Last of the Cybermen reviewed

Last of the Cybermen coverI had a lot to say about this story over on Kasterborous, but as promised here are some more thoughts on the middle episode of the locum doctors trilogy. Alan Barnes took on the challenge of placing the Sixth Doctor into a Second Doctor Cybermen tale, re-uniting him with Jamie and Zoe.

They met before in the Legend of the Cybermen trilogy, though circumstances were somewhat different. Nostalgia aside, how good was this story?

The story

Big Finish paints a big, bold setting on the product page:

It’s been ten years since the final assault on Telos, the last act of the Great Cyber War. Thanks to the Glittergun, humanity prevailed – and the half-machine Cybermen were utterly obliterated. 

Out on the furthest fringes of the galaxy, however, they left their mark – in the form of a giant Cyber-head, hundreds of feet high. A monument? A memorial? A tomb? The Doctor, the Cybermen’s most indefatigable adversary, sets out to investigate… but he fails to return to his TARDIS. Leaving the Ship, his two companions – brave Highlander Jamie MacCrimmon, and super-intelligent Zoe Heriot – find a stranger in the Doctor’s place. A stranger in a coat of many colours, who insists that he’s the Doctor – transposed in time and space with one of his former selves…

But why here? Why now? Has the universe really seen the last of the Cybermen..?

The Sixth Doctor arrives and quickly moves through the whole ‘who are you, what have you done with the doctor?’ piece into the action. The first three parts set up a very British expedition who are exploring the giant Cyber-head under the leadership Zennox (Lucy Liemann) who has her own reasons for exploring the relic. She is aided by a young genius named Findel (Kieran Hodgson). Amongst others they encounter what seems to be a cyberman (Lanky) but isn’t quite and go exploring under duress until finding a cyber-planner. On the way are various cybermats and a range of mathematical puzzles — as luck would have it, Findel is from the same genius academy as Zoe!

Things get bad and by the end of the third disc it all looks bleak: Zoe is now the cyber-planner, Jamie has failed to fight for freedom and the Doctor takes his own life by jumping out of a hole in the wall, hundreds of feet above ground. The fourth disc explains everything, shifts back in time, changes perspective and makes sense of everything. The story ends, history is saved, cybermen are defeated and the Doctor goes back to his own timeline.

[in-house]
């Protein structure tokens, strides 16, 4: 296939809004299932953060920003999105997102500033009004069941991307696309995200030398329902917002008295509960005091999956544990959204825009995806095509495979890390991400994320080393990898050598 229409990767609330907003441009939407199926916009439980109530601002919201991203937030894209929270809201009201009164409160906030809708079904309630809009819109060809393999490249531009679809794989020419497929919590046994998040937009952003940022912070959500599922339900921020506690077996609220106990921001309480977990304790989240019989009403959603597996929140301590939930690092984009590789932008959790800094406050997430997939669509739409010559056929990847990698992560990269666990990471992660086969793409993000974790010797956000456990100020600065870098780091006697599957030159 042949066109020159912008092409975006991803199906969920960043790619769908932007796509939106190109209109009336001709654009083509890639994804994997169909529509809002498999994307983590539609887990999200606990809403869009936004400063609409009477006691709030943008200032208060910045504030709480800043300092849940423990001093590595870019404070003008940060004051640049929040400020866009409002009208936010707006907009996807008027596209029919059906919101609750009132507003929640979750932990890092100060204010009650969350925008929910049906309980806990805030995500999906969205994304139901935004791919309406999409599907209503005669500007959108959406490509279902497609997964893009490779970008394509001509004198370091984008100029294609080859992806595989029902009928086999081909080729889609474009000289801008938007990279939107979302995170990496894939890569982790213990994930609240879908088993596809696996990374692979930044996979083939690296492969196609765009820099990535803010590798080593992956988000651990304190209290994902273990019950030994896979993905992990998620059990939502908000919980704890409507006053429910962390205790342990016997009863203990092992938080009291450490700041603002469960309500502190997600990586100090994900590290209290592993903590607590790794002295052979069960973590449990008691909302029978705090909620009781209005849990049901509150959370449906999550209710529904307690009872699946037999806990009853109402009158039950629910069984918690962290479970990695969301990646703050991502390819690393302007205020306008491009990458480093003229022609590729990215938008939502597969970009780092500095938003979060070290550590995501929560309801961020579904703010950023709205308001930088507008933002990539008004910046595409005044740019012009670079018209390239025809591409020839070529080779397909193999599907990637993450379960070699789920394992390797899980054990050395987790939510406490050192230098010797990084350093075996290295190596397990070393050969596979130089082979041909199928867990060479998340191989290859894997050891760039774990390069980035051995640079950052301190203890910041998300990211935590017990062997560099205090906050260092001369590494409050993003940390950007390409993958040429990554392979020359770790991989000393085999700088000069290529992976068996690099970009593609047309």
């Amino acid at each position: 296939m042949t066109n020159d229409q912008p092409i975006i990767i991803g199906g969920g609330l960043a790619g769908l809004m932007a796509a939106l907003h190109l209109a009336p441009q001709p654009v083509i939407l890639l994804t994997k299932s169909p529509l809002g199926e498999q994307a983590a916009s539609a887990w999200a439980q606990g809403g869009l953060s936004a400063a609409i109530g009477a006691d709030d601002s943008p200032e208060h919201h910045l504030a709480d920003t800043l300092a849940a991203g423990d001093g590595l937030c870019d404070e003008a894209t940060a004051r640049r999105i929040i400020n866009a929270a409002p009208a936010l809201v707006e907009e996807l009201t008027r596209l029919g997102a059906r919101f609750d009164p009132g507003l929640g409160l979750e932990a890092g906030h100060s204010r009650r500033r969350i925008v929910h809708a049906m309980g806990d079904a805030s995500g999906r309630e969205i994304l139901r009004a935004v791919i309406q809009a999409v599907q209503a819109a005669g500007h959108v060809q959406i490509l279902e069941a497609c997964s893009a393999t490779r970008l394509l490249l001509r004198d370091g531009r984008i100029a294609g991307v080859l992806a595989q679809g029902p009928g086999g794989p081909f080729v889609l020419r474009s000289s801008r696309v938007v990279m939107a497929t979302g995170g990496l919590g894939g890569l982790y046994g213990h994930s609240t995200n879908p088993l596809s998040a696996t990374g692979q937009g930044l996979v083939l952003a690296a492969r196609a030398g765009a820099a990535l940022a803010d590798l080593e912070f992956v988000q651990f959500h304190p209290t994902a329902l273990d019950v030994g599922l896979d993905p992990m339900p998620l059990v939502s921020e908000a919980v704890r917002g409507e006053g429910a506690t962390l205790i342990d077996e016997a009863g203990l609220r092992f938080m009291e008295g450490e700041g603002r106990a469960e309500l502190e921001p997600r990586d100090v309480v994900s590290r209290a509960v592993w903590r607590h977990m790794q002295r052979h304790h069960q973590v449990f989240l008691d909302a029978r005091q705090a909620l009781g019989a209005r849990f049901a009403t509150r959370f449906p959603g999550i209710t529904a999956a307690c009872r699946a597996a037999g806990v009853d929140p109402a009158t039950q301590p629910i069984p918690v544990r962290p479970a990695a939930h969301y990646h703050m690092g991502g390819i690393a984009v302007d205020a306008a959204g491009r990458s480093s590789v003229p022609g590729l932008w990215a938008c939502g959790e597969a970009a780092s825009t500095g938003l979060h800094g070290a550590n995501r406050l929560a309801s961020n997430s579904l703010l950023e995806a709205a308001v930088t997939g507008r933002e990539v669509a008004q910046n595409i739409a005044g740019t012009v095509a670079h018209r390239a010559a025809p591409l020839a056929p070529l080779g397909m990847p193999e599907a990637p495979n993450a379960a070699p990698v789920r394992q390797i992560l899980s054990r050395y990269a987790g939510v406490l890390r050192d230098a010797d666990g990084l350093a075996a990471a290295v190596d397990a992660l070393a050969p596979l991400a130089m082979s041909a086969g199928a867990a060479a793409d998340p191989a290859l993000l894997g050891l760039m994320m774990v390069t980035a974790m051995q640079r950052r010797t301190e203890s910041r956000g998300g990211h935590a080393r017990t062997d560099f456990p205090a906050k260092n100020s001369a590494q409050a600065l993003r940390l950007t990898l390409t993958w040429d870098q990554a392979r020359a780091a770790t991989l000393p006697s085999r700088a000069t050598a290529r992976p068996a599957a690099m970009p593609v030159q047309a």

The storytelling

The first three discs are light-weight, fun but lacking a certain something. The fourth disc spins the story around and is much stronger than the preceding ones. I did feel confused and the disconnect doesn’t work well in my view. The feel of the final part is much stronger than the rest and I would have preferred the whole story had been told that way. Nice back-story for Zoe and a decent tale that (parts 1-3) felt of the period being emulated. A big plus is the sound-scape — Nigel Fairs does a very good job with sound and music and is a big plus for this story.

As to the switch of Doctors I do hope June’s Secret History does make sense of it all (I am assured it does, in a way that may not be expected) so I will suspend opinions. I have found the acceptance of the situation less than compelling.

The trilogy

We have no more clues (to add to the zero from last month’s Defectors) meaning we have no real idea what is going on overall. Figures crossed this all makes sense in the end. At the moment I’ve found it fun but not convincing. It’s all down to Eddie Robson!

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